Earlier this month, the Obama administration finalized the Clean Power Plan, which would cut carbon pollution from power plants by 32 percent — the equivalent of taking 166 million cars off the road.
“These are the first-ever national standards that address carbon pollution from power plants,” according to the Environmental Protection Agency, which adds that power plants are the largest source of carbon pollution in the United States.
Each state will have the flexibility to write its own plan and will be encouraged to use clean and renewable energy solutions such as wind and solar power to meet the plan’s goals. These include increasing the nation’s use of clean and renewable energy by 30 percent, spurring new energy-efficient industries, and dramatically improving the health of U.S. citizens by reducing the factors that could lead to 3,600 premature deaths and saving 90,000 children from asthma attacks.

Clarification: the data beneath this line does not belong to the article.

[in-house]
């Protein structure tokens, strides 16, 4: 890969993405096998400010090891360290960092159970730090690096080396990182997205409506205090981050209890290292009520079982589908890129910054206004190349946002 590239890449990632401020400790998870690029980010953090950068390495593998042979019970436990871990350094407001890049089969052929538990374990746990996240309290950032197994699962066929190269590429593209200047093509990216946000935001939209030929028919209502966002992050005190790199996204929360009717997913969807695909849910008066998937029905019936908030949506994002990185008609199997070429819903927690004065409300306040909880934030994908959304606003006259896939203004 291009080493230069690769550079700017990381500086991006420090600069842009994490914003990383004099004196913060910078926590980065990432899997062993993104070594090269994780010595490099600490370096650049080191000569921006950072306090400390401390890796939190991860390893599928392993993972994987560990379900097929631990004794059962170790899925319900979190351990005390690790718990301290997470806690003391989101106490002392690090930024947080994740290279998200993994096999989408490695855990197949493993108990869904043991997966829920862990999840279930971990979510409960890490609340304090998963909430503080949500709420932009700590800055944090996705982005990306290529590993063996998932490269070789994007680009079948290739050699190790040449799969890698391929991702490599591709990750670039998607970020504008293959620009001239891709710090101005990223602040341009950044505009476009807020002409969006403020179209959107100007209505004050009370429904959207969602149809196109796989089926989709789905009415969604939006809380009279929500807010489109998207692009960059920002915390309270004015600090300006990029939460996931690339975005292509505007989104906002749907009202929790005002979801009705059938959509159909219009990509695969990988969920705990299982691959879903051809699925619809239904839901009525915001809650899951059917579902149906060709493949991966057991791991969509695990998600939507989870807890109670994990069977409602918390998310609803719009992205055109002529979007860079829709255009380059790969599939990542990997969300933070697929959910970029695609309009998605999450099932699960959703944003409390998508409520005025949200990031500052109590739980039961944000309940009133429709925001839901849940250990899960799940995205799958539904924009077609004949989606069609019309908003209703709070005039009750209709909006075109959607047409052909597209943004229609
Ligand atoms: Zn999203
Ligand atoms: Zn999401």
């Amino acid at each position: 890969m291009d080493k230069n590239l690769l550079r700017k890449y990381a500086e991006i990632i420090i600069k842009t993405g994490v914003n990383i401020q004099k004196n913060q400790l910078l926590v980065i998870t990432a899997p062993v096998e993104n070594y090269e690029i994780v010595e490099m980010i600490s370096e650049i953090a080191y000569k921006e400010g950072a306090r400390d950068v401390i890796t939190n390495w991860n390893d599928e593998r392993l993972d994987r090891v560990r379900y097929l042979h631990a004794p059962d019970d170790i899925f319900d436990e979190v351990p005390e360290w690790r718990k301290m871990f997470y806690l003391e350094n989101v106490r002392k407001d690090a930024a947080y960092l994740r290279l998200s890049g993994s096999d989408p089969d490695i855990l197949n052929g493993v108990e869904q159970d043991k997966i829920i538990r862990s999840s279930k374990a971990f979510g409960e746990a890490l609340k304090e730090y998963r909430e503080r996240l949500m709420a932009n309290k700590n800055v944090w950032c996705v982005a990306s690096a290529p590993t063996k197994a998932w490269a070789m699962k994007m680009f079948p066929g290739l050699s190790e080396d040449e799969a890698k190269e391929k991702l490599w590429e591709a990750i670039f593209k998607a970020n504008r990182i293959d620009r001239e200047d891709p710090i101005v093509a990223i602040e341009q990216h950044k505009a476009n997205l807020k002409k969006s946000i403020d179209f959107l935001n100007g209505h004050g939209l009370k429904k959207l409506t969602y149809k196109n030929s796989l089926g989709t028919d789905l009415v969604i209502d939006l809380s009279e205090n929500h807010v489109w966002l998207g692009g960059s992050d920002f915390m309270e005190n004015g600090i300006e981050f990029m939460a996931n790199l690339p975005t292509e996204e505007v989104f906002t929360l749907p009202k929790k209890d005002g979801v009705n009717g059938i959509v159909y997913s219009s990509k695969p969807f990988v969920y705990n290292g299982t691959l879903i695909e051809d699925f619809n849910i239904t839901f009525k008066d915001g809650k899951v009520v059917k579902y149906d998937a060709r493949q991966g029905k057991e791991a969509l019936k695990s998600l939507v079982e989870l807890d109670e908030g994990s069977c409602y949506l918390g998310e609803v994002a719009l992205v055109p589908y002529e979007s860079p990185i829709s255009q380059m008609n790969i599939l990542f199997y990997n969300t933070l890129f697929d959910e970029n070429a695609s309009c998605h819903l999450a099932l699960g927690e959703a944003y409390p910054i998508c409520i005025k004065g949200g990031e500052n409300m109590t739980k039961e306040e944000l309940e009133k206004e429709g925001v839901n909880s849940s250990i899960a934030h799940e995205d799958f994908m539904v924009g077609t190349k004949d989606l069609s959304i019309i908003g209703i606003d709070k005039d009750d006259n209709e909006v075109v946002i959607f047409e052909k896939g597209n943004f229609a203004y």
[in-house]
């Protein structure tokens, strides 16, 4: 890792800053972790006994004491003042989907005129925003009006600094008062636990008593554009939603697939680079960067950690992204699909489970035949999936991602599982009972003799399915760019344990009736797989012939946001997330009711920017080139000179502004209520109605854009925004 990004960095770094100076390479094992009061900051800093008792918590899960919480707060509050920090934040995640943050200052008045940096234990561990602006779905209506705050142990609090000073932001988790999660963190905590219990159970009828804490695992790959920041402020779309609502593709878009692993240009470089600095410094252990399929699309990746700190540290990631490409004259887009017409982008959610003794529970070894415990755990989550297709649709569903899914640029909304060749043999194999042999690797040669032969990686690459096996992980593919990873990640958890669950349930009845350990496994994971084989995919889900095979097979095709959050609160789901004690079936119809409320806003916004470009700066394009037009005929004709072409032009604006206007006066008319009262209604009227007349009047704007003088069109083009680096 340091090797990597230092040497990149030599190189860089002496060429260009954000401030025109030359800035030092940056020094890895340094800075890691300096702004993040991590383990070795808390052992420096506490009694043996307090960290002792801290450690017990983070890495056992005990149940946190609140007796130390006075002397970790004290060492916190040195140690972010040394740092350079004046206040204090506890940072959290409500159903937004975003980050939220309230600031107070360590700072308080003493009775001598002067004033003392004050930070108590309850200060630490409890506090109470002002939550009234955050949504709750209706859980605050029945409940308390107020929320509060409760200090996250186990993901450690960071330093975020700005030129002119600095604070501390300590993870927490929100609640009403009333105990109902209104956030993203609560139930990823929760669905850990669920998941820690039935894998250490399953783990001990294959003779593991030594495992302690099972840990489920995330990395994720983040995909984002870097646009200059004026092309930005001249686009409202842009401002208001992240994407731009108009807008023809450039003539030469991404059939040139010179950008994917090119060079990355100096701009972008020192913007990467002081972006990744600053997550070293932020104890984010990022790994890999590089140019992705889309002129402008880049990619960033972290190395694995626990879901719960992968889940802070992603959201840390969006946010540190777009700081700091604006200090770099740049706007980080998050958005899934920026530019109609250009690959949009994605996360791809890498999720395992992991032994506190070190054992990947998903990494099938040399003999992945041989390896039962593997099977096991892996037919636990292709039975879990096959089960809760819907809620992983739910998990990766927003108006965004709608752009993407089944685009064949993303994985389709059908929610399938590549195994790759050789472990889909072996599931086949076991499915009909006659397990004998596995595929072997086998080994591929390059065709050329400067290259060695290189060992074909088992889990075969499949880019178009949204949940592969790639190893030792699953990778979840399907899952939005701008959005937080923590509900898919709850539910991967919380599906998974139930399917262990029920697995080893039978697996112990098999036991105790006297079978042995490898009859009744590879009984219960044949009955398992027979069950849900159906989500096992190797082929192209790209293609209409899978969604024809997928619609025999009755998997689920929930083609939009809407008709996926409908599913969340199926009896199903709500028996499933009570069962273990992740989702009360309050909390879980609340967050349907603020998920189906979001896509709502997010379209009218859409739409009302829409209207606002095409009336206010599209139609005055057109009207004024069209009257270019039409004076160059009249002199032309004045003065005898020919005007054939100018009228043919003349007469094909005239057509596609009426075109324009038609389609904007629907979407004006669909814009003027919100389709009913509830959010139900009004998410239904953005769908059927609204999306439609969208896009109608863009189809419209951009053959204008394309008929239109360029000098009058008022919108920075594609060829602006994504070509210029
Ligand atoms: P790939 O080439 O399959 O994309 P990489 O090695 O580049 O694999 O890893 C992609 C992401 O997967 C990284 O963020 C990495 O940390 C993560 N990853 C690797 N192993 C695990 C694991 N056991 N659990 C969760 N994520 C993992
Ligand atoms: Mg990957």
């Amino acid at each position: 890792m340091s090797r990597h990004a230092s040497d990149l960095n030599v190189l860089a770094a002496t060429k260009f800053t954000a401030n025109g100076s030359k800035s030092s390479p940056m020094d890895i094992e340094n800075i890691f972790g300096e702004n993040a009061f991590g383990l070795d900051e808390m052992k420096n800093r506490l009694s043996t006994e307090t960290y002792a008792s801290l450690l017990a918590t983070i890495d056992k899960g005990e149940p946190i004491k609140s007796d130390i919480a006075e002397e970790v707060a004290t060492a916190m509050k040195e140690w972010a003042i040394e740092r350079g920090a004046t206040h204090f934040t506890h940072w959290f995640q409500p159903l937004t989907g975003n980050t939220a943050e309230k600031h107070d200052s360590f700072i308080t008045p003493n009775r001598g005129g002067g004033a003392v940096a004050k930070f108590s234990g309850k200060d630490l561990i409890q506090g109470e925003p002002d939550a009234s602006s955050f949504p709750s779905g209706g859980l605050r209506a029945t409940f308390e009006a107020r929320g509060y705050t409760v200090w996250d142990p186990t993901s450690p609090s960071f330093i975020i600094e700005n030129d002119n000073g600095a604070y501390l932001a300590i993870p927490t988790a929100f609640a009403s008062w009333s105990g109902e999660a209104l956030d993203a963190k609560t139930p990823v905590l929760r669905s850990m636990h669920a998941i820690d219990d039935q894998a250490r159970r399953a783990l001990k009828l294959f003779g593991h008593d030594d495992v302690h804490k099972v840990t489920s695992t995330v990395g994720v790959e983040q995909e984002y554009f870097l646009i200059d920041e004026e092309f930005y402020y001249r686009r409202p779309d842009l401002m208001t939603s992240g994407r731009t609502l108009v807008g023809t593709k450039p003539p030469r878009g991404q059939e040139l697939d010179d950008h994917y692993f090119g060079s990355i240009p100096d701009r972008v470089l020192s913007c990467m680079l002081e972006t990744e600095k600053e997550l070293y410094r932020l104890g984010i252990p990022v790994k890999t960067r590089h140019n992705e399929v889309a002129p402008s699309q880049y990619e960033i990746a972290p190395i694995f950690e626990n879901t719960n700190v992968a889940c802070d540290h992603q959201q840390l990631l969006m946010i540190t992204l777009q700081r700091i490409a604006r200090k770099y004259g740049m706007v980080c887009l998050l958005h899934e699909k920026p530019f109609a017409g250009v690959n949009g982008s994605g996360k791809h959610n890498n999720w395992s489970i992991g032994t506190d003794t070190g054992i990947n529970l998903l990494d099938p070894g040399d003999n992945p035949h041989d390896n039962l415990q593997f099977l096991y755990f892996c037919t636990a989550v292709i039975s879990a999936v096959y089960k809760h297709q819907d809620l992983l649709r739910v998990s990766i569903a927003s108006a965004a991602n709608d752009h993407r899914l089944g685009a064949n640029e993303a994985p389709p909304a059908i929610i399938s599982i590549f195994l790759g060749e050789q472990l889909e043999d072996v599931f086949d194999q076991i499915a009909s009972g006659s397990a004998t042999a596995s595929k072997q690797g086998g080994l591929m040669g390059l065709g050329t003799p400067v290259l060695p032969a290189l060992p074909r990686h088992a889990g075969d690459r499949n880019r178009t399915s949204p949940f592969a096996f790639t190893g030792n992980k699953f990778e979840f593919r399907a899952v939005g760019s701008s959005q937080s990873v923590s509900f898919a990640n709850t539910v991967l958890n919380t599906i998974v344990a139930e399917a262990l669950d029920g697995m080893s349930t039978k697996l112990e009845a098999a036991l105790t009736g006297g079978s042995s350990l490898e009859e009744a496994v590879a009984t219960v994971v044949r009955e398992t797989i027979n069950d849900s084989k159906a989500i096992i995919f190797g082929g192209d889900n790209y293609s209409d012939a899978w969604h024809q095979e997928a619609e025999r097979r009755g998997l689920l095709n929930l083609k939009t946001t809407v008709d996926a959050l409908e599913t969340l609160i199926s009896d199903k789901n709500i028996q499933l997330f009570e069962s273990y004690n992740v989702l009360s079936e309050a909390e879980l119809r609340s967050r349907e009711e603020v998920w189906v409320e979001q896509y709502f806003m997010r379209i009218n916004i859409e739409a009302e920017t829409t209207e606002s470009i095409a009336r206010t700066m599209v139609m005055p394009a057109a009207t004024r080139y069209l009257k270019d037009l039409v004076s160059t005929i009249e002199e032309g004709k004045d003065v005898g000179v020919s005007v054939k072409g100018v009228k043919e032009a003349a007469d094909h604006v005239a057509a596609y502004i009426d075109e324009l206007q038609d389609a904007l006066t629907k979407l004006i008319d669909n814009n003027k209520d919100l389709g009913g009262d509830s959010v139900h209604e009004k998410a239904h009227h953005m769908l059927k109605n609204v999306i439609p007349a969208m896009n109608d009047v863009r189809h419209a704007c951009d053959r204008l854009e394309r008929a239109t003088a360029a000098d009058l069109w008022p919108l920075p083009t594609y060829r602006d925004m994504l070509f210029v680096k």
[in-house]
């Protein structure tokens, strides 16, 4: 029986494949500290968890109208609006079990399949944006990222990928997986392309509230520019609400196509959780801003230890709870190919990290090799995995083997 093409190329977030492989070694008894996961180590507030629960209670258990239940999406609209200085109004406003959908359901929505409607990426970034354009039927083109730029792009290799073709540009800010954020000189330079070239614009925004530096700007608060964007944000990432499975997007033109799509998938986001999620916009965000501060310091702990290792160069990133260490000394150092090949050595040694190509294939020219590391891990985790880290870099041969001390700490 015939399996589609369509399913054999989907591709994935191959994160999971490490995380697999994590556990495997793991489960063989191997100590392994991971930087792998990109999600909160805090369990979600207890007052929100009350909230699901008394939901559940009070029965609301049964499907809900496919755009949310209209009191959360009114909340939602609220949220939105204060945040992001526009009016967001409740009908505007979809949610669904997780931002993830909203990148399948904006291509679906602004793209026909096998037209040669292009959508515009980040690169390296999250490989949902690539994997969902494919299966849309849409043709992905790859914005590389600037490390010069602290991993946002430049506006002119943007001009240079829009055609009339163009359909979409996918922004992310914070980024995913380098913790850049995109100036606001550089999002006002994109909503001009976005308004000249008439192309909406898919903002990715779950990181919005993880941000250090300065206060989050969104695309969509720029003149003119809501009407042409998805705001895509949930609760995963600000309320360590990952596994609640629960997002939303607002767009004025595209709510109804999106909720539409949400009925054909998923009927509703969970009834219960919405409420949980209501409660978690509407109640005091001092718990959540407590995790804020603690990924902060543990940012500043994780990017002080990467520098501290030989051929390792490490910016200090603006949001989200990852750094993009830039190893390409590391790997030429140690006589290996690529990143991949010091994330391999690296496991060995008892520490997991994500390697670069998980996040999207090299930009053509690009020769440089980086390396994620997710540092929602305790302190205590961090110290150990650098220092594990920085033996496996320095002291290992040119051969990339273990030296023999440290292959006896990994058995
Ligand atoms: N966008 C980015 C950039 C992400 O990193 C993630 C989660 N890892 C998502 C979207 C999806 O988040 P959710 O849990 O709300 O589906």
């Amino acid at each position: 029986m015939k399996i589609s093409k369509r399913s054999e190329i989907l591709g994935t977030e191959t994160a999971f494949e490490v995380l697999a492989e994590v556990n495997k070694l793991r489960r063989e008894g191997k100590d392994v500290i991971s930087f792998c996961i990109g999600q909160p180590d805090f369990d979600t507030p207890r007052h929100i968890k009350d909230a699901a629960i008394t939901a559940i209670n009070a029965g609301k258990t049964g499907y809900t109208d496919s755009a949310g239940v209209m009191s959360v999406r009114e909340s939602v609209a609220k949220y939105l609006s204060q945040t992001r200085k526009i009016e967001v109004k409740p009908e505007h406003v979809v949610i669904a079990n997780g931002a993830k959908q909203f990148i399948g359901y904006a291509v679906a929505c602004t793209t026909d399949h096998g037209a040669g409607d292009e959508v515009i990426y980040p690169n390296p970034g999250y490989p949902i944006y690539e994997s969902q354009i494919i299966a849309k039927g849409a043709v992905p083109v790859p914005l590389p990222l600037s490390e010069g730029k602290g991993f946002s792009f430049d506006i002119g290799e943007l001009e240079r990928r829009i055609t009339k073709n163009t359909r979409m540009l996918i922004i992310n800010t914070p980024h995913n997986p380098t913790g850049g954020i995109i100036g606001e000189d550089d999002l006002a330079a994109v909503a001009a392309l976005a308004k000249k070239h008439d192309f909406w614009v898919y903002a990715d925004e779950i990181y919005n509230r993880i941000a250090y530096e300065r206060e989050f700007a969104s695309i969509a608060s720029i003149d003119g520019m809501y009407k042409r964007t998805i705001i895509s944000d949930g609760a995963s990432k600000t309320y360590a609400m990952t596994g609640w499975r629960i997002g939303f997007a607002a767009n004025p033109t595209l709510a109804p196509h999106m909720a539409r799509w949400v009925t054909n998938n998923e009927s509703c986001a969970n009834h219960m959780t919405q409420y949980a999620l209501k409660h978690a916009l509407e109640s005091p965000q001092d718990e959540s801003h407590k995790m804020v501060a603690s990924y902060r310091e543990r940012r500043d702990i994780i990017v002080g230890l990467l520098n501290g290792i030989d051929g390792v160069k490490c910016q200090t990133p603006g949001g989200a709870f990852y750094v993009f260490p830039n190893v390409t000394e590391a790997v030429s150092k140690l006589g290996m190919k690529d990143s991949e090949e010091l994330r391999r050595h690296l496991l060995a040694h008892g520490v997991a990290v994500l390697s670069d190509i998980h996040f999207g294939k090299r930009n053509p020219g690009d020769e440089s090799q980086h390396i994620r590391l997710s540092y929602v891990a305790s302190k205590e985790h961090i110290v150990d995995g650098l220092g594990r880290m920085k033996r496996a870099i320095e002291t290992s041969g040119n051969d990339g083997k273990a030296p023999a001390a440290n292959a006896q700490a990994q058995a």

The Jewish Council for Public Affairs is a partner with COEJL — the Coalition on the Environment and Jewish Life — and its Jewish Energy Covenant Campaign, which calls for support for more sources of clean, renewable energy out of concern for the well-being of all nations, for the security of Israel and the United States, and in the name of justice for the world’s poor and for its future generations. They believe the Jewish community brings distinctive resources to the challenge of climate change and note how synagogues, Jewish schools, and organizations have been active in efforts to nurture and repair the environment.
As part of this commitment, and in anticipation of critical climate negotiations in Paris at the end of the year, the JCPA is calling on lawmakers to support strong policies to combat global climate change, both here and around the world. JCPA hopes Jews will put aside partisan politics and encourage Congress to support the Clean Power Plan.